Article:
Saturday, June 25, 2011

Amish Fiction

I enjoy Amish fiction as much as the next woman. The rural settings remind me of my life in the country as a child. One I did not appreciate at the time the way I should have. have a little place out in bean and corn country of the midwest with a few chickens, cats and dogs galore, and whatever else happened along our sprawling acreage. At least I can visit. I still have relatives living close to the old homeplace. I have precious pictures and heartfelt memories.I believe this relaxing and slow paced lifestyle is of great appeal to those of us city-dwellers across the country. Those who miss it and those who never truly experienced it.

The Amish way of life is "attractive" to many. Although living it every day would be a completely different story. Can you truly image living with no electricity, not owning a car, having church in your home IN GERMAN, dressing plain, not listening to recordings, not owning a computer or any phone, never having a picture of your family members (especially of those who have passed on), being shunned, and the many other bans and rules of the community?

Of course, there are many different types of Amish and Mennonite communities. Just as there are multiple types of Baptist churches or Presbyterian churches. Each Amish/Mennonite community has its own guidelines and lifestyles.

Rosanna of the Amish by Joseph W. Yoder is a very readable biography about a young lady who is adopted by an Amish couple. Written before 1950 there are a few different releases of this book. I like the 1973 release by Herald Press. It has a fairly authentic Amish cover.  Although Mr. Yoder eventually joined the Menonnite church, he does speak with the authority of one who lived in the community for many years. (He also wrote a sequel called Rosanna's Boys, which is a bit more about doctrine and practices.)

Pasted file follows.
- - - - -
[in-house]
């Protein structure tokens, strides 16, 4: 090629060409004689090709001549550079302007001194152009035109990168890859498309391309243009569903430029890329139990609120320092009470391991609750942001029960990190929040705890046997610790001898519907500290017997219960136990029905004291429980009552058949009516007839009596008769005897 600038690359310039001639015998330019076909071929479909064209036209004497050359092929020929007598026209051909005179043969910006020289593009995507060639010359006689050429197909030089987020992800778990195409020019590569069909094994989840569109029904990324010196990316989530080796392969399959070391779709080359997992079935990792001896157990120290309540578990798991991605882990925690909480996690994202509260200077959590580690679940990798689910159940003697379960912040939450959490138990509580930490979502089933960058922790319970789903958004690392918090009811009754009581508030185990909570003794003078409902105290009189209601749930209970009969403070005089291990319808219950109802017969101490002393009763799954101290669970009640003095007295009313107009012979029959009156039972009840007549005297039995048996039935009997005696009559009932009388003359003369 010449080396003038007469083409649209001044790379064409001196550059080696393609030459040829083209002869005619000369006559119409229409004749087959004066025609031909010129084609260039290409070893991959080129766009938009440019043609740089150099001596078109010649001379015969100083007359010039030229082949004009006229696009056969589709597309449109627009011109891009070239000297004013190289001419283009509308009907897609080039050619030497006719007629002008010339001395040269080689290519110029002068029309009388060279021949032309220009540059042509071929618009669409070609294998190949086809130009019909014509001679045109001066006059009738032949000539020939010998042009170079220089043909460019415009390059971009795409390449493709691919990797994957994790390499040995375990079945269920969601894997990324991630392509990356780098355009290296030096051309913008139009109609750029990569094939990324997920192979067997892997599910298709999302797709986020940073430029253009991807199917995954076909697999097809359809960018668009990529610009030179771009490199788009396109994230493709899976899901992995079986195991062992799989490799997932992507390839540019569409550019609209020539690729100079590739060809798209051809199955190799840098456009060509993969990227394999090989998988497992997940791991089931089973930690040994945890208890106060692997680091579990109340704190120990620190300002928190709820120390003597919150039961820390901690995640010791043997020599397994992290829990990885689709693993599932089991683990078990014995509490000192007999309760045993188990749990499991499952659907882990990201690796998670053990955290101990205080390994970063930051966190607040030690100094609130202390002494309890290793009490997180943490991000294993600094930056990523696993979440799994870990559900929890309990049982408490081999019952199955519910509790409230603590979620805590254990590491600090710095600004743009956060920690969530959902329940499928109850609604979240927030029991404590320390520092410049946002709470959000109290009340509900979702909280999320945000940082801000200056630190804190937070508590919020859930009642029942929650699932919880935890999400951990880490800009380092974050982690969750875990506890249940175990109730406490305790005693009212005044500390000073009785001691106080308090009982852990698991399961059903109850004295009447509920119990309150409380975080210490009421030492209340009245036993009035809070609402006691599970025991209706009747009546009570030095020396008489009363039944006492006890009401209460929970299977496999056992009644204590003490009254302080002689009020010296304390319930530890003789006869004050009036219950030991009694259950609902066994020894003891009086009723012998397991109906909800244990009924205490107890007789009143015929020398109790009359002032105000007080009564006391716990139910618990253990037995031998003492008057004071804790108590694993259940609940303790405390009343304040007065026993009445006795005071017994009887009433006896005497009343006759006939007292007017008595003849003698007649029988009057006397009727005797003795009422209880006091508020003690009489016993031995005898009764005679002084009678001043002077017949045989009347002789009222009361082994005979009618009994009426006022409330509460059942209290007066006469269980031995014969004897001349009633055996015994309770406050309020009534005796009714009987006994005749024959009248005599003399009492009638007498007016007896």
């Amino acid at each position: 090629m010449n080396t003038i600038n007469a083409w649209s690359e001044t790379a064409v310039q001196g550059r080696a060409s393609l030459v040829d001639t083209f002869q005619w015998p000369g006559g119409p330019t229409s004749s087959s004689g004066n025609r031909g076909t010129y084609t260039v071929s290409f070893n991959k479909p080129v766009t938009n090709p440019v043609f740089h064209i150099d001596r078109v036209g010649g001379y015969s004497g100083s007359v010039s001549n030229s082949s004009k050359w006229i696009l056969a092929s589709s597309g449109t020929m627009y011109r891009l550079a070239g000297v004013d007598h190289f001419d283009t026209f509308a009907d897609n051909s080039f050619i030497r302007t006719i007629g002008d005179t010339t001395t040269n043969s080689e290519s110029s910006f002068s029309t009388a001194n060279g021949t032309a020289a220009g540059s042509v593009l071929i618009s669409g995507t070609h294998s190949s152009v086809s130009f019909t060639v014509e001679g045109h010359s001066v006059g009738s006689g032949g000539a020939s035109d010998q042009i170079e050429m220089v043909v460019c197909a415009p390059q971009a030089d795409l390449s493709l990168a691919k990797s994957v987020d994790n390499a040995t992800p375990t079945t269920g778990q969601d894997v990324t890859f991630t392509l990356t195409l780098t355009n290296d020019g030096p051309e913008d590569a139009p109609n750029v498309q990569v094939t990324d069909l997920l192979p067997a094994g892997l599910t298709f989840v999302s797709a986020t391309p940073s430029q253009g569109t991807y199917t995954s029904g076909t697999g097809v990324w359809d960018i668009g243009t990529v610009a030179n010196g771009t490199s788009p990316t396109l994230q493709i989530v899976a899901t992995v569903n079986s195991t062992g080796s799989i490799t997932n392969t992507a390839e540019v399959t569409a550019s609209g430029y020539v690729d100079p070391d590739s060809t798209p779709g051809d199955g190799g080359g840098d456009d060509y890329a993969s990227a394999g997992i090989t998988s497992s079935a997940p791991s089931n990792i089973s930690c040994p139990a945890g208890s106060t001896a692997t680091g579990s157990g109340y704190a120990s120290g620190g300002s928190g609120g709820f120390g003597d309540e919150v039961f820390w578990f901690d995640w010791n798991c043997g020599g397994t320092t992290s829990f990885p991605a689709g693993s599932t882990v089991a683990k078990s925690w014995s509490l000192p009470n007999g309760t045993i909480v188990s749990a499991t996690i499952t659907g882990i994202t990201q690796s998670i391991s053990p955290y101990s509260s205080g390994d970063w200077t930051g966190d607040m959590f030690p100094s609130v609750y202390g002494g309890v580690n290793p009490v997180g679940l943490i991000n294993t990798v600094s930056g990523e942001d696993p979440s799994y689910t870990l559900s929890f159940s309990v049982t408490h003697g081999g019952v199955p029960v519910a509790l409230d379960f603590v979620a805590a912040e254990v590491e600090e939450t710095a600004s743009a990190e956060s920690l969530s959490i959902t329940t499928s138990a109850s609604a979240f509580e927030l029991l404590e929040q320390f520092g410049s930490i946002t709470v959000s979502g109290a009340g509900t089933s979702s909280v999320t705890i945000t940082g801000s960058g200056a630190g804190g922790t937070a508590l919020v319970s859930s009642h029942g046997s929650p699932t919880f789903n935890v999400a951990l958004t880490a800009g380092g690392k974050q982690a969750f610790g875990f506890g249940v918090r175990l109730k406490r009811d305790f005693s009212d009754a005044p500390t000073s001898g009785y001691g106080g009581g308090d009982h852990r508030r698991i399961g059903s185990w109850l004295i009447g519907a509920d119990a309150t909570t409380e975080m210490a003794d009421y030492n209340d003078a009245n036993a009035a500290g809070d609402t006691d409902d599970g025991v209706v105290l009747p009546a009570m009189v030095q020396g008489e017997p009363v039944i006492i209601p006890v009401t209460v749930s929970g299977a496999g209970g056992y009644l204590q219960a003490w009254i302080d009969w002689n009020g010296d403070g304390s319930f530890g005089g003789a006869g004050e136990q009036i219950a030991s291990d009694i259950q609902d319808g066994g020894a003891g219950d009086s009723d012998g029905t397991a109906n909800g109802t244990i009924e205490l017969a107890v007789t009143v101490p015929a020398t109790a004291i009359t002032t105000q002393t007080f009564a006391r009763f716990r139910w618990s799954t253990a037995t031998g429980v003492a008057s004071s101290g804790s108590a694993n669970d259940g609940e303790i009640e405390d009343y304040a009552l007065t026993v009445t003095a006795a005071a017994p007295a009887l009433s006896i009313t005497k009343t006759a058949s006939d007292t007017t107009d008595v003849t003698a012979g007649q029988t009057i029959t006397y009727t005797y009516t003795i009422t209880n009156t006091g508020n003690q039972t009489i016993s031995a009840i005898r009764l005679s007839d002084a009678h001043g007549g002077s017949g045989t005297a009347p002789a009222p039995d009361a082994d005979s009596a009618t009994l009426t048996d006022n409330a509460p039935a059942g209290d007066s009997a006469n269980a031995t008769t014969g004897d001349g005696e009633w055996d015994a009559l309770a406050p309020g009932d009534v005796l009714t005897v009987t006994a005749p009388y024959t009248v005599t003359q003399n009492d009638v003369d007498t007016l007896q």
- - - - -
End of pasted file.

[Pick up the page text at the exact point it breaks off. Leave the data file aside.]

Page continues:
This particular book skillfully weaves the reasons behind Amish practices and doctrines into the story of Rosanna. Rather than reading A History of the Amish by Steven M. Nolt, this would probably be more enjoyable and helpful to you if you like to read the current Amish Fiction that is SO plentiful right now. There are some very subtle doctrinal problems with the Amish view of salvation that one should be aware of before thinking that it is a pure Christian religion. Although I believe there probably are some sincere Christian people within the community, I'm afraid there are many or even most who are not. Don't get me wrong. I truly have an affinity for the Amish. I want to see them possess genuine faith in Christ as their personal Savior. In 2005 we visited a community near Louisiana, Missouri. We drove passed many breathtaking farms, rolling hills, and saw families and children finishing chores and playing. 

Because there is a glut of fiction about the community, I think it behooves us to know a little more about it so that we judge its authenticity and the message that is presenting.

The words of my blog title, Reading Heavenward, is a true passion for me. I don't want to waste my time reading less than the best literature out there. I want to know that what I've taken in will help me, educate me, uplift me, challenge me, encourage me, or entertain me, and still draw me close to the One who gave Himself for me.

Psalm 27:11
"Teach me thy way, O LORD, and lead me in a plain [straight] path because of mine enemies."


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